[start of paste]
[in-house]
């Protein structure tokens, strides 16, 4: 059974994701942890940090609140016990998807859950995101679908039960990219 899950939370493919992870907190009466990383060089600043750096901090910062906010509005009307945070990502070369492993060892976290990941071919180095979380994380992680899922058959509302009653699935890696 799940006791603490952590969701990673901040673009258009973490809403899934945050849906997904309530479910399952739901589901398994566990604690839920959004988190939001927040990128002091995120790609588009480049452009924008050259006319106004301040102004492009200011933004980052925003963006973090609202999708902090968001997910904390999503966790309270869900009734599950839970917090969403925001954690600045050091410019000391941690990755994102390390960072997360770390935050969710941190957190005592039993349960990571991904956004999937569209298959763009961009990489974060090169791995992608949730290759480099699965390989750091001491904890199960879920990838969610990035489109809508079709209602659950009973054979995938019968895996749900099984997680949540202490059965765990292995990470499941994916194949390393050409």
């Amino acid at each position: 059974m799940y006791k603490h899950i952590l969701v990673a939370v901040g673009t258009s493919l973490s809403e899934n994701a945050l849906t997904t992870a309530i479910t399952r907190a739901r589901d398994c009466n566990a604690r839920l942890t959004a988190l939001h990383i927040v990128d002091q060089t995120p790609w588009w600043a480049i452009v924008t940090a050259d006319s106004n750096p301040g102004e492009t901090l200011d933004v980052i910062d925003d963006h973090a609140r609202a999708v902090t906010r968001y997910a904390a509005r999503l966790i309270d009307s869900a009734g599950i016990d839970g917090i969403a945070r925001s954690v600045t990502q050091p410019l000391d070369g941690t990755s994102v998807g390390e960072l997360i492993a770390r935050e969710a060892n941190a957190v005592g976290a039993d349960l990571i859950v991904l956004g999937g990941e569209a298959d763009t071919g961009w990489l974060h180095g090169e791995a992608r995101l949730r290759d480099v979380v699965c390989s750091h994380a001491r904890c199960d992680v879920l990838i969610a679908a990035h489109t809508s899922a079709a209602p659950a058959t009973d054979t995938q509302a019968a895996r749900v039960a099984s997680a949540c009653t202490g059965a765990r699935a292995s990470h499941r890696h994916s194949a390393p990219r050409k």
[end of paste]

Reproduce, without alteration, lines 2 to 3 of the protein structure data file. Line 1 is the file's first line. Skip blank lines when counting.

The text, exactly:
């Protein structure tokens, strides 16, 4: 059974994701942890940090609140016990998807859950995101679908039960990219 899950939370493919992870907190009466990383060089600043750096901090910062906010509005009307945070990502070369492993060892976290990941071919180095979380994380992680899922058959509302009653699935890696 799940006791603490952590969701990673901040673009258009973490809403899934945050849906997904309530479910399952739901589901398994566990604690839920959004988190939001927040990128002091995120790609588009480049452009924008050259006319106004301040102004492009200011933004980052925003963006973090609202999708902090968001997910904390999503966790309270869900009734599950839970917090969403925001954690600045050091410019000391941690990755994102390390960072997360770390935050969710941190957190005592039993349960990571991904956004999937569209298959763009961009990489974060090169791995992608949730290759480099699965390989750091001491904890199960879920990838969610990035489109809508079709209602659950009973054979995938019968895996749900099984997680949540202490059965765990292995990470499941994916194949390393050409």
């Amino acid at each position: 059974m799940y006791k603490h899950i952590l969701v990673a939370v901040g673009t258009s493919l973490s809403e899934n994701a945050l849906t997904t992870a309530i479910t399952r907190a739901r589901d398994c009466n566990a604690r839920l942890t959004a988190l939001h990383i927040v990128d002091q060089t995120p790609w588009w600043a480049i452009v924008t940090a050259d006319s106004n750096p301040g102004e492009t901090l200011d933004v980052i910062d925003d963006h973090a609140r609202a999708v902090t906010r968001y997910a904390a509005r999503l966790i309270d009307s869900a009734g599950i016990d839970g917090i969403a945070r925001s954690v600045t990502q050091p410019l000391d070369g941690t990755s994102v998807g390390e960072l997360i492993a770390r935050e969710a060892n941190a957190v005592g976290a039993d349960l990571i859950v991904l956004g999937g990941e569209a298959d763009t071919g961009w990489l974060h180095g090169e791995a992608r995101l949730r290759d480099v979380v699965c390989s750091h994380a001491r904890c199960d992680v879920l990838i969610a679908a990035h489109t809508s899922a079709a209602p659950a058959t009973d054979t995938q509302a019968a895996r749900v039960a099984s997680a949540c009653t202490g059965a765990r699935a292995s990470h499941r890696h994916s194949a390393p990219r050409k």